Snacking on demand

Food delivery apps have made it easier than ever to access a wide variety of foods quickly. While a 3pm craving once had me popping across the road to a convenience store for some chips, I can now just as easily have an entrée from a restaurant on the other side of town delivered to my door.

The evolution of food delivery has moved from quick foodservice to convenience (P&C) to grocery rapid delivery and quick commerce.

PepsiCo Chief Marketing Officer Vandita Pandey says the sector has expanded into four major channels:

  • Restaurant/cafe delivery – ready to make, ready to eat.
  • Snack box occasion for meal solutions – eg, Hello Fresh, Marley Spoon (outside of traditional aggregator platforms).
  • Existing stores creating virtual branded stores, eg, BP Couchfood for impulse delivery.
  • New platforms for impulse delivery of snacks and groceries, eg, Voly and Milk Run.

“This has coincided with Covid, where consumers are snacking more than ever, and the growth of the in-home snacking occasion has risen disproportionally, taking share from on the go with new occasions – eg, work breaks for those working from home,” she says.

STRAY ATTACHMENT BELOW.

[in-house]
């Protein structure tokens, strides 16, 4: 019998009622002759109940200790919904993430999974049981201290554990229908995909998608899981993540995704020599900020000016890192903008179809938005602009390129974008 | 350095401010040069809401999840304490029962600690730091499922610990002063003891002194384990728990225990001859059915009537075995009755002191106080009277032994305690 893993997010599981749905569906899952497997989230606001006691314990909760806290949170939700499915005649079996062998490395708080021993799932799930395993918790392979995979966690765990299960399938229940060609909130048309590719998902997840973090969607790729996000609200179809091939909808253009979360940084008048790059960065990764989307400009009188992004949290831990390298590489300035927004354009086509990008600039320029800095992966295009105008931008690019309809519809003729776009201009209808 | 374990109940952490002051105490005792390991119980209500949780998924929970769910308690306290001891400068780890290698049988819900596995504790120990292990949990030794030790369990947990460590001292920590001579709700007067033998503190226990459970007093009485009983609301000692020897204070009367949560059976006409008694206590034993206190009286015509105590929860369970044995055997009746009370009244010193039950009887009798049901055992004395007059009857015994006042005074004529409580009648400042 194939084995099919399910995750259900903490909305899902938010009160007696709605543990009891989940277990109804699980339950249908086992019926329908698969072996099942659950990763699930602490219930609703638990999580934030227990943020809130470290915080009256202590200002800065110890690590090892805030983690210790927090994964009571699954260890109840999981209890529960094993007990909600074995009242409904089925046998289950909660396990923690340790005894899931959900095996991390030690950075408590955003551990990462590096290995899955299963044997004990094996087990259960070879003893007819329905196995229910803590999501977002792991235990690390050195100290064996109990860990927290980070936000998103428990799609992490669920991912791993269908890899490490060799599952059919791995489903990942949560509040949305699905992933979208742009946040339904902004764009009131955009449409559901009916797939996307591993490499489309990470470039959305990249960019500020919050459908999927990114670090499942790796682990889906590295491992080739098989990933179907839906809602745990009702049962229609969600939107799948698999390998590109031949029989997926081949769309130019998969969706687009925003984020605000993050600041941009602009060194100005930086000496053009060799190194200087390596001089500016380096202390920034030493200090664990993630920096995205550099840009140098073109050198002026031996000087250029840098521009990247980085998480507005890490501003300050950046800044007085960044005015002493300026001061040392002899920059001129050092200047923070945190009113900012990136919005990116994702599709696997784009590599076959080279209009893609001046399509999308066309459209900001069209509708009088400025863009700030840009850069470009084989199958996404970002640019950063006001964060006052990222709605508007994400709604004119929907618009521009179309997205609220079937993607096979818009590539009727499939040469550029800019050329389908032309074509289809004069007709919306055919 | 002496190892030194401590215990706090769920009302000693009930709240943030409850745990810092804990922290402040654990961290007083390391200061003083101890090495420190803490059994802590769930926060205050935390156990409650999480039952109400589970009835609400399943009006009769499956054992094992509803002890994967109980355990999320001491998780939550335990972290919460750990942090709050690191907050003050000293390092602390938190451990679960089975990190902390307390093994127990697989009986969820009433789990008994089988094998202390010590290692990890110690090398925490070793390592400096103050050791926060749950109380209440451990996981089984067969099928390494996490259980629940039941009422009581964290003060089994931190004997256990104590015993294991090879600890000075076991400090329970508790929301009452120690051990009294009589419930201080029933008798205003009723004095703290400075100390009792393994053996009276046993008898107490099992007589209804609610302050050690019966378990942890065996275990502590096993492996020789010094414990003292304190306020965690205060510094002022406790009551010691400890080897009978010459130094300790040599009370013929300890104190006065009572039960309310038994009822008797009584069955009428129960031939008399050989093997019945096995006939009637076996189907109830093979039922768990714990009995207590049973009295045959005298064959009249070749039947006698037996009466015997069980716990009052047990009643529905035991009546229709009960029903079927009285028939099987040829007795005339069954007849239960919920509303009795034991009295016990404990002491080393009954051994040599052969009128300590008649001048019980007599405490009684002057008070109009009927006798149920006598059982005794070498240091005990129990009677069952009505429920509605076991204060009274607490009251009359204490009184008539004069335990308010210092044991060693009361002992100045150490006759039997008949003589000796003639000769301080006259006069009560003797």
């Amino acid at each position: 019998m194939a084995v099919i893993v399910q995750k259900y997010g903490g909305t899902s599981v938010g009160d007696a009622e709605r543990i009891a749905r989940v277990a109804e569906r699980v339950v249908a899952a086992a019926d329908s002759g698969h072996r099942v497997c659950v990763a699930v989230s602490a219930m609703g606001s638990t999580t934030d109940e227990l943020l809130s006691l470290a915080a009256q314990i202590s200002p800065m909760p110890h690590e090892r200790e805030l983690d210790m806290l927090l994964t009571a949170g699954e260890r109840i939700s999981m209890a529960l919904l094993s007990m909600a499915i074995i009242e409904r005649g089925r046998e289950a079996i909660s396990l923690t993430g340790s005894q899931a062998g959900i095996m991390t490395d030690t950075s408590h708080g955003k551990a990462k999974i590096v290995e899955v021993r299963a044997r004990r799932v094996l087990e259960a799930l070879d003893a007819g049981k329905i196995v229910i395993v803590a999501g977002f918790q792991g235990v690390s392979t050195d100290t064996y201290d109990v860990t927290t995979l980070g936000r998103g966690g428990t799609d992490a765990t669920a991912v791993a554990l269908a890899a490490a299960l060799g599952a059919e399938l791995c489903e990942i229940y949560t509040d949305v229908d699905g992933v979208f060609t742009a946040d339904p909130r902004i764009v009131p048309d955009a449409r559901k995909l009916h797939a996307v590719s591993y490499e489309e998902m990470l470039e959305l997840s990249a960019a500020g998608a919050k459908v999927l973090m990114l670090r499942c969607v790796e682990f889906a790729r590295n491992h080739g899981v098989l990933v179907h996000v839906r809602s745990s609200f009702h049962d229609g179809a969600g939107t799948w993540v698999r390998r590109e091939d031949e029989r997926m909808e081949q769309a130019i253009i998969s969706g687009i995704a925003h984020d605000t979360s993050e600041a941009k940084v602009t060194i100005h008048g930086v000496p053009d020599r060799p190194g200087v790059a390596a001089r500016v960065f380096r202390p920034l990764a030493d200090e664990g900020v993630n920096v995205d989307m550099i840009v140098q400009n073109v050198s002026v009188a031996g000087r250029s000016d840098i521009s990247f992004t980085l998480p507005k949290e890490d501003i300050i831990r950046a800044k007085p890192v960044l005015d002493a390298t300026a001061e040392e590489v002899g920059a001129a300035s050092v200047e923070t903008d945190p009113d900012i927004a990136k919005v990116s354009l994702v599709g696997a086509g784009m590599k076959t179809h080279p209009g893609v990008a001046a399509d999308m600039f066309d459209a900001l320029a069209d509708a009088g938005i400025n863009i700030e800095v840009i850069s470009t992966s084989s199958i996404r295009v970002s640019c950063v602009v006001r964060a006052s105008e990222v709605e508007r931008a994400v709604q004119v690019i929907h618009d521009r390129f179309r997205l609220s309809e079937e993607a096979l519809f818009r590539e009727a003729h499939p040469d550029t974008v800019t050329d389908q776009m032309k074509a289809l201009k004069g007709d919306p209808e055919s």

“The launch of quick commerce apps has dropped [average] delivery time from an hour to 15 minutes, unlocking the real impulse snacking occasion – ‘I want it now’ – for rising consumer demand.

“Overall, we’re seeing more consumers than ever before.”

Calbee Australia Senior Brand Manager Katarina Stoop says snacking has increased during the Covid era and has shown no signs of slowing as people return to their busy lifestyles.

“Consumers live busy lives and are constantly on the go, which means they don’t always have time to sit down and have their three key meals a day,” she says. “Further to this, lots of people are switching from the traditional three meals a day to smaller, more regular meals, and including snacking in this.”

Taronga Almonds owner Deborah Trajanovski points to the potential for consumers searching for deliveries to also buy snack foods online.

“I think only time will tell if this [food delivery] movement sticks or whether it was mainly a response to Covid,” she says. “However, it does mean that we have to constantly stay on our toes and keep thinking about these buying trends and how they may affect us, and whether there’s anything we can change or improve to meet these changes.”

Read more about snacks in the July issue of Convenience World.

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